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A win for assessing acids poisoning the Atlantic Ocean

An aerial shot of Fire Island.

An aerial shot of Fire Island. Credit: Doug Kuntz

Gov. Andrew M. Cuomo did the right thing in signing legislation that will create a state task force to study ocean acidification.

It’s an important issue for Long Island. As seawater absorbs increasing levels of carbon dioxide created by climate change, it becomes more acidic. That decimated the shellfish industry in the Pacific Northwest nearly a decade ago. Ocean acidification also harms coral reefs, but its effects on the East Coast have not been studied. Nailing down the science should help our own struggling shellfish industry.

The follow-through is critical. The task force must meet its Dec. 31, 2018, deadline for a report on impacts, suggested adaptations and regulatory changes.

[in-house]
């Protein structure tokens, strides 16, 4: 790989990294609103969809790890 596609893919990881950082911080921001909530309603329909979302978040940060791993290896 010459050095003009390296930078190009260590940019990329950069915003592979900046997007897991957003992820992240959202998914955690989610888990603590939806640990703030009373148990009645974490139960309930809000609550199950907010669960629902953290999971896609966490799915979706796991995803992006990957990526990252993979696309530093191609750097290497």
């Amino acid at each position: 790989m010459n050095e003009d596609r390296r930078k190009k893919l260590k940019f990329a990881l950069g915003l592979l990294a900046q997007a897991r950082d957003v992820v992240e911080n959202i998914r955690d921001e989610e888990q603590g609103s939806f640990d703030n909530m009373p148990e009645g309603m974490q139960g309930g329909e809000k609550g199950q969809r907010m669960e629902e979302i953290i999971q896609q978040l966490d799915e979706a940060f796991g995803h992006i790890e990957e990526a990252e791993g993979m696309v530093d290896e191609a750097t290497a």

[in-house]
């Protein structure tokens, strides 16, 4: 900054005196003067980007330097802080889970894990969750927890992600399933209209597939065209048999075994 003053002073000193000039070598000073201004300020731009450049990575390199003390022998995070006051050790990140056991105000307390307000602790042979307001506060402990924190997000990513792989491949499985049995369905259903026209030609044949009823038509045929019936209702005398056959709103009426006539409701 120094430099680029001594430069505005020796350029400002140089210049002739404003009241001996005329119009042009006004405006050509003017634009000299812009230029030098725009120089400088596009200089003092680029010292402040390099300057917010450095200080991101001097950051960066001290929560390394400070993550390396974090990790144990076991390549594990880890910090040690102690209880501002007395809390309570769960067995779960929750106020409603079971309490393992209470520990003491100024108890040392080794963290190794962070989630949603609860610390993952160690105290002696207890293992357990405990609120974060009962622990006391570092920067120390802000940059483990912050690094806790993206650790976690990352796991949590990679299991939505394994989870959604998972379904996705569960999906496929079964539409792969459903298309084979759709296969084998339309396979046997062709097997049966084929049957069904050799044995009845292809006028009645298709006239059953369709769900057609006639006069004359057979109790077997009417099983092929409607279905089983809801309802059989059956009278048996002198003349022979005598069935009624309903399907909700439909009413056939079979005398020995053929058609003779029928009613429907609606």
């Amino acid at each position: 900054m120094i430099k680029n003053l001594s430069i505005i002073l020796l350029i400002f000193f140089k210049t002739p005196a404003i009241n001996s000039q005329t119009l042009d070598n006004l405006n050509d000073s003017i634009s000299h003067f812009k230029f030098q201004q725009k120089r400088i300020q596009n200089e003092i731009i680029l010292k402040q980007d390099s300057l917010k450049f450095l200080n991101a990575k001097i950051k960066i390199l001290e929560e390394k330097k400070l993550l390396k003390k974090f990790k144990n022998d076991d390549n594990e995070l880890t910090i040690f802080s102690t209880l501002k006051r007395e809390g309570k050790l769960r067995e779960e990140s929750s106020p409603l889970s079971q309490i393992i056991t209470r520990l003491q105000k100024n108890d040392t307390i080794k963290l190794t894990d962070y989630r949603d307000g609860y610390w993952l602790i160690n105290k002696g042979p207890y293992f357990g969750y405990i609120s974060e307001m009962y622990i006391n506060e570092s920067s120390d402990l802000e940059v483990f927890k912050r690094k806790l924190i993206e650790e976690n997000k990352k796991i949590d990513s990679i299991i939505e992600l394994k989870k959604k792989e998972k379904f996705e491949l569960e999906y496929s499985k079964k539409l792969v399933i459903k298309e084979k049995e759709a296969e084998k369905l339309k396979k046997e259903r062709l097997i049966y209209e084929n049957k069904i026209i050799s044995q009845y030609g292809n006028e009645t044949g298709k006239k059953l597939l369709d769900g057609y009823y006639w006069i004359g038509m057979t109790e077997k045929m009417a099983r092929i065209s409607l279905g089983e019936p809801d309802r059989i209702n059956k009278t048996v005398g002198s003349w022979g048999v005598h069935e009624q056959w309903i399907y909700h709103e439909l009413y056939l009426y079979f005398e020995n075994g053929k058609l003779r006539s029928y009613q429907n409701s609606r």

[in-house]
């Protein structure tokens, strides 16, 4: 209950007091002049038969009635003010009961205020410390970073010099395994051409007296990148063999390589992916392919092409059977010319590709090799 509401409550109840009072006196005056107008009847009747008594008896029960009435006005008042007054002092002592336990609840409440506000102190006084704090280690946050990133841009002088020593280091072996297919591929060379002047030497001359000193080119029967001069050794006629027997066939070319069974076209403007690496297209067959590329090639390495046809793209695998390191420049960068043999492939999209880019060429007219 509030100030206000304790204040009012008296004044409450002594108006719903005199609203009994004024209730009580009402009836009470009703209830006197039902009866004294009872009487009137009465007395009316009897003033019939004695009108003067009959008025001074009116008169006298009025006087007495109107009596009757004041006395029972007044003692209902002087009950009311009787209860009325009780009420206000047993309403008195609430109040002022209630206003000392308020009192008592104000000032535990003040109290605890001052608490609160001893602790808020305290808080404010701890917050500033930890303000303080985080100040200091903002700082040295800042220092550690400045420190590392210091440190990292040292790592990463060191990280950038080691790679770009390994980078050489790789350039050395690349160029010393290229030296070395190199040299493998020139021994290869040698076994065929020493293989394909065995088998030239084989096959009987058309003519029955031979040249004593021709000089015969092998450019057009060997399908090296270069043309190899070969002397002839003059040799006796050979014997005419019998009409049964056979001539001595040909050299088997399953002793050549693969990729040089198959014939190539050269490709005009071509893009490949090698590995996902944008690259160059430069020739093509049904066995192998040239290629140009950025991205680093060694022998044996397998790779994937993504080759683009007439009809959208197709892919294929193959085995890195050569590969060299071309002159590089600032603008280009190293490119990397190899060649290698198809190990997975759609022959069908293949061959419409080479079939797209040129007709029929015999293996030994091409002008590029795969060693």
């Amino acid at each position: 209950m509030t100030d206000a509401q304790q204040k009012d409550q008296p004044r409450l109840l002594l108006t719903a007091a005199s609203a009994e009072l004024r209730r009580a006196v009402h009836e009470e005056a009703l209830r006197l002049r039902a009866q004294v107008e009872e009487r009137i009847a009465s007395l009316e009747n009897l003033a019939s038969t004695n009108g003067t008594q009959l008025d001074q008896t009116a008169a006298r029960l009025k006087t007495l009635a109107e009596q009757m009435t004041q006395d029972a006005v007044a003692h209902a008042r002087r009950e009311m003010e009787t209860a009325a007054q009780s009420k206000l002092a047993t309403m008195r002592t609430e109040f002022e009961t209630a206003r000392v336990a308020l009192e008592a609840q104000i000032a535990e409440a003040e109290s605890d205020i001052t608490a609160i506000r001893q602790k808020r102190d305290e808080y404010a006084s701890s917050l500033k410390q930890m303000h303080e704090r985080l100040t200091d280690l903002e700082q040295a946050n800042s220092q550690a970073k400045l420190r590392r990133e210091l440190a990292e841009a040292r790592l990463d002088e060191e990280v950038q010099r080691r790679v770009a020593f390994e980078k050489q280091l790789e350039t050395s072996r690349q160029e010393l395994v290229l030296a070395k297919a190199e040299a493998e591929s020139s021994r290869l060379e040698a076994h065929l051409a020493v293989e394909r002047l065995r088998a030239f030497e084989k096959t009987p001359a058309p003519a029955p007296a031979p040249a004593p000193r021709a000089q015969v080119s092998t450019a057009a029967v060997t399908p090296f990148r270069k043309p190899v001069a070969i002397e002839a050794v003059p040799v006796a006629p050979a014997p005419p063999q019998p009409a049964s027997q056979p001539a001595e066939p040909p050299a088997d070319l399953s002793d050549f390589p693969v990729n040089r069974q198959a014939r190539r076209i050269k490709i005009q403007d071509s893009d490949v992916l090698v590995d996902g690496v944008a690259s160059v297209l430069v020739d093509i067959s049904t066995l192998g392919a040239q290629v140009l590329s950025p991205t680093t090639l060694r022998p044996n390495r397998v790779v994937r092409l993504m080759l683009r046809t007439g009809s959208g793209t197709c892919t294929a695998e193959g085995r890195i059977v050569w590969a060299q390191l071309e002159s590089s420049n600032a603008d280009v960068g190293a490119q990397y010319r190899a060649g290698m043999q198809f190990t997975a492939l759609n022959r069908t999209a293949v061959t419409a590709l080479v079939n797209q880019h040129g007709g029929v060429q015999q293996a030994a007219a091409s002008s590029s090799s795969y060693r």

Sounds like a long way off? Perhaps state officials were thinking the same about another piece of climate change-related legislation — a 2014 law requiring the state to adopt projections of sea-level rise to help agencies and municipalities evaluate storm-surge and flooding risks when they assess projects. But state officials missed last month’s deadline to produce the numbers.

Now they must restart the clock on requirements like public comment. And more time passes without this vital information being available.

Until someone acts on it, well-intentioned legislation isn’t worth the paper it’s written on.